During the holiday shopping season, Bed Bath & Beyond reported same-store sales fell -5.4% as foot traffic to its stores decreased. Adding to the pain, inventory management issues and increased promotions led to the decline in sales with the company having too few products on shelves and with key items out-of-stock during the holidays.
“We are experiencing short-term pain in our efforts to stabilize the business, including the pressures of store traffic trends coupled with our own executional challenges,” said CEO Mark Tritton in a statement, who attempted to put a positive spin on things adding, “However, we did achieve a notable positive shift in sales in our digital channels during this period, with growth of approximately 20%.”
Tritton is veteran retail executive who was previously Target’s chief merchandising officer before taking over the helm at Bed Bath & Beyond last October. Not long after joining the retailer, he ousted six senior executives in the middle of the holiday shopping season, noting that the move was “the first in a number of important steps we’re taking.”
Tritton is expected to announced a new turnaround strategy for the struggling retailer this spring and said in a statement that Bed Bath & Beyond is beginning to make “bold and broad-based changes to modernize our business,” while asking for patience. “Our ability to achieve this and change the trajectory of our current results will take time,” Tritton said.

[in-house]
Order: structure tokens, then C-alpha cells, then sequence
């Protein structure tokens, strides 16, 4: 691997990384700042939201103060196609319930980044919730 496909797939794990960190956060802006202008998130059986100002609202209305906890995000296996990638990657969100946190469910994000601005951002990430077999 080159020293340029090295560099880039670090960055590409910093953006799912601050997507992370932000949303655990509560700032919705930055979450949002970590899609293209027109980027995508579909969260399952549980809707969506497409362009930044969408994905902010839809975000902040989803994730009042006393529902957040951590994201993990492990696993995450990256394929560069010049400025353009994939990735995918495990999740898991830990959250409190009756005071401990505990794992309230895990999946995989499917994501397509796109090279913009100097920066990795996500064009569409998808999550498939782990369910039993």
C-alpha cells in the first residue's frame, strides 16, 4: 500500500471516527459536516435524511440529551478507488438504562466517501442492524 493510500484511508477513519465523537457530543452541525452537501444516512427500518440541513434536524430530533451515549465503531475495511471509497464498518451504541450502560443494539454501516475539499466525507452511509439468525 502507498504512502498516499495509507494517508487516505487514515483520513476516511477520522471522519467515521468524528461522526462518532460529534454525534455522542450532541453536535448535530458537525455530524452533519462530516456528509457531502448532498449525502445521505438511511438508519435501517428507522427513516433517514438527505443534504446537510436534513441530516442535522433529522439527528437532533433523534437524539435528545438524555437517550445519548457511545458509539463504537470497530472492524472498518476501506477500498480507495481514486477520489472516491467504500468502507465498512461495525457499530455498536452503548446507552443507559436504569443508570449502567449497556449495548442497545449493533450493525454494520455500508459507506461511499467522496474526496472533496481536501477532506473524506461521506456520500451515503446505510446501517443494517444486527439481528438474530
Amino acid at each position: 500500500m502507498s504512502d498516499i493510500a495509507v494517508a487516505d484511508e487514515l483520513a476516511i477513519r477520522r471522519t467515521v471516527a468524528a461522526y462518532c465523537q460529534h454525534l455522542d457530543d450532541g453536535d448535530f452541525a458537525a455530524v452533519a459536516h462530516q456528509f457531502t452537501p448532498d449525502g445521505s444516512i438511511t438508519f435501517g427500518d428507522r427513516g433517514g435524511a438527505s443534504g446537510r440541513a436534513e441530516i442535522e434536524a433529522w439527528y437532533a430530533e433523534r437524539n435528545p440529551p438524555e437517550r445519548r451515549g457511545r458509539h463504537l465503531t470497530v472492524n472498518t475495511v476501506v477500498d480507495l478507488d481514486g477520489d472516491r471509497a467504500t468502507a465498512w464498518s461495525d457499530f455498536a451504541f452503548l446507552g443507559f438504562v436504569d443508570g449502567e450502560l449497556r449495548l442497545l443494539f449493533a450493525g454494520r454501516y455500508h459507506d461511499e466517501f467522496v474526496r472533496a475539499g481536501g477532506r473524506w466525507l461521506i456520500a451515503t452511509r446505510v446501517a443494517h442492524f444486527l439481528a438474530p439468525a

But analysts say the Q4 results reveal that the problems at Bed Bath & Beyond are deeper than expected.
“Tritton has a more difficult job ahead than we anticipated,” said Telsey Advisory Group analyst Cristina Fernandez in a note to clients. “Aggressive changes are needed.”
CNBC’s Jim Cramer blasted the retailer’s decision to announce the disappointing same-store sales figures ahead of its official Q4 earnings release given that Bed Bath & Beyond hadn’t issued guidance for the quarter.
“I don’t even know why the hell they did that,” Cramer said. “They didn’t have guidance. Why revise guidance if you didn’t have guidance?”
Cramer also added that he thought Tritton had received some bad advice regarding releasing the sales figures early.
“Whatever advice he got from what lawyer, from the chairman, I think all those people need to be broomed and broomed yesterday,” Cramer said. “I would put new people in and say, ‘Enough is enough, don’t tell me what to do.’ Guided down? They didn’t have a guidance.”
However, according to the host, the severe plunge in the share price is a buying opportunity.
“I would buy it,” Cramer said.
Wedbush analysts led by Seth Basham also believe Bed Bath & Beyond shares are a buy, and said that despite the dismal numbers, there are “glimmers of hope” in the company’s digital sales growth and is upbeat about the “bold changes” that Tritton is making to transform the business.
Basham has an Outperform rating on the stock and an $18 price target – 52% higher than the current price.